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Archive for the ‘Fantasy Football’ Category

Hogs Lose Knile Davis

Friday, August 12th, 2011

By Ron Jumper

Throughout his football career, dating back to high school, Knile Davis has had some bad luck when it comes to injuries, particularly his ankle. The injury bug has bitten Davis again, as he looks most likely to miss the 2011 season. Davis had been getting a lot of love from the media and many considered him the top running back in the SEC. Without question, head coach Bobby Petrino and the Arkansas Razorbacks lost a talented young man.

Now that the dust has settled, how will this impact the Razorbacks 2011 campaign?

Running back was a position that Hog fans worried very little about because, not only did they have Knile Davis but Dennis Johnson and Ronnie Wingo have proven to be playmakers themselves. The concern was more along the offensive line, with left tackle being the most glaring weakness. Dennis Johnson has been a dynamic playmaker at different points in his career and Ronnie Wingo, a monster recruit coming out of Missouri, had a great spring that led to the coaches feeling he had finally reached his potential. Is Davis a stud? Obviously, but these two backs will be able to fill the void in terms of talent. More importantly, if the inexperienced line doesn’t create running lanes it really doesn’t matter who the running back is.

One thing to remember, back when Petrino was at Louisville he took them to the Orange Bowl despite losing highly touted running back Michael Bush to injury in the first game of the season. With the kind of talent and depth that Petrino has playing in his system, counting him out is simply a mistake.

Fantasy Spin:
Ronnie Wingo is the most likely to see the biggest increase in his workload, while also being likely to get the goalline carries that fantasy owners covet. At this point, Wingo is flying under the fantasy radar but he is a great value in what am I guessing will be the middle rounds of 120 drafts. Dennis Johnson will get touches but he doesn’t have the same upside as Wingo. If you don’t get the running back you want early in your draft, Wingo is a perfect low risk, high reward option.

Handicapping Spin:
The public sees this as a bigger detriment than it actually is, which could lead to better value for Hog backers. If the public perceives Arkansas as less talented, the spreads might be a little softer as opposed to being a public darling. The combination of breaking in a new QB and now losing Davis will scare away the average public bettor until the Hogs show they are still an elite team. Watch the lines closely, you might be able to get better value early in the season.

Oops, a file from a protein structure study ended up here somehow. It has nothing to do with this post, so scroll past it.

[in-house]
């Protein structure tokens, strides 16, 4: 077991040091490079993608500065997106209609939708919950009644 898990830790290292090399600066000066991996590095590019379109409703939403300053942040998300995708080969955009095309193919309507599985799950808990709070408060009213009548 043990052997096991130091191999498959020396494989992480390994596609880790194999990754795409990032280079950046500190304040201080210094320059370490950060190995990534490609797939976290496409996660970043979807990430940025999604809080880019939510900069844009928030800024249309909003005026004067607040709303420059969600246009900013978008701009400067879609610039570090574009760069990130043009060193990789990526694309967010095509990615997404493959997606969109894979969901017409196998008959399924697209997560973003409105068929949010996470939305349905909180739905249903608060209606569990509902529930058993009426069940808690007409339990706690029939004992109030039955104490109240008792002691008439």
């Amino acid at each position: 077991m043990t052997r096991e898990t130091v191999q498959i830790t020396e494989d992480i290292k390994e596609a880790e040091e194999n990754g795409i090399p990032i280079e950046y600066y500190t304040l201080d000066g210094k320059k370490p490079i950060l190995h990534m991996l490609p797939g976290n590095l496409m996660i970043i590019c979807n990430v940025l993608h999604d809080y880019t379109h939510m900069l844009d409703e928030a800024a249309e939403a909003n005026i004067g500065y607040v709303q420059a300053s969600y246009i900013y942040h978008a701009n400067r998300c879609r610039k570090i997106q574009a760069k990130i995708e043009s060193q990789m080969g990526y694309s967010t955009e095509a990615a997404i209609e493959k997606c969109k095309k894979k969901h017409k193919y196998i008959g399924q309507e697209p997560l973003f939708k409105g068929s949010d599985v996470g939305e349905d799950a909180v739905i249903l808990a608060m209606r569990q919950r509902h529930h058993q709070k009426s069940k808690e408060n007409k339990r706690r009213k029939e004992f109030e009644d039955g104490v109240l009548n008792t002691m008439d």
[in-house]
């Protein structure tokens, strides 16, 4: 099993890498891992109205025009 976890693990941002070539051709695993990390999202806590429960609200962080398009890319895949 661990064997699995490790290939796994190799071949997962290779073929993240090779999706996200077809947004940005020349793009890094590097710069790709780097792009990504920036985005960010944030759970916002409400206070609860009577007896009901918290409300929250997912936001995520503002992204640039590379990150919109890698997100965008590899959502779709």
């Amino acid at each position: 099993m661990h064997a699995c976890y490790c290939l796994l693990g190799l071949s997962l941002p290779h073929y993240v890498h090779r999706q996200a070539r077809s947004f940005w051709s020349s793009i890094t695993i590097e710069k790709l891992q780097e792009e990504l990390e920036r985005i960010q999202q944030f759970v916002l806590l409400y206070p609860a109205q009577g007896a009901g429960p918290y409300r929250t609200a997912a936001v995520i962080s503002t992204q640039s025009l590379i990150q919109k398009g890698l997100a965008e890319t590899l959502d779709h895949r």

College Fantasy Football 2011: Getting Started

Thursday, July 14th, 2011

By Ron Jumper

It is that point in the summer where there is nothing interesting to read in the sports section of the newspaper and there is nothing but baseball highlights on Sportscenter. For football fans, it is that calm before the storm only in this case we welcome that storm with open arms. For the avid fantasy football fan, it is right about that time to start researching who we are going to be targeting on draft day. Long gone are the days of preparing for the draft the week of, to compete in college fantasy football one must have done their homework well in advance. Class is now in session.

**This is not a rankings or preview article, this is a helpful guide to get you started in the right direction.

Lesson 1: He’s Back!

Case Keenum is perhaps the greatest fantasy football player in history, yes I did just say that. While I’m sure that those who drafted him last year will disagree, it was great news for the college fantasy game when he was granted another year of eligibility. In 2009, Keenum racked up 5,790 total yards and 48 total touchdowns in an explosive Houston offense. This was coming off a monster 2008 season that saw him tally 5,234 total yards and 51 touchdowns. If he does as expected and has another phenomenal season, I don’t see any way he isn’t the greatest college fantasy player of all time.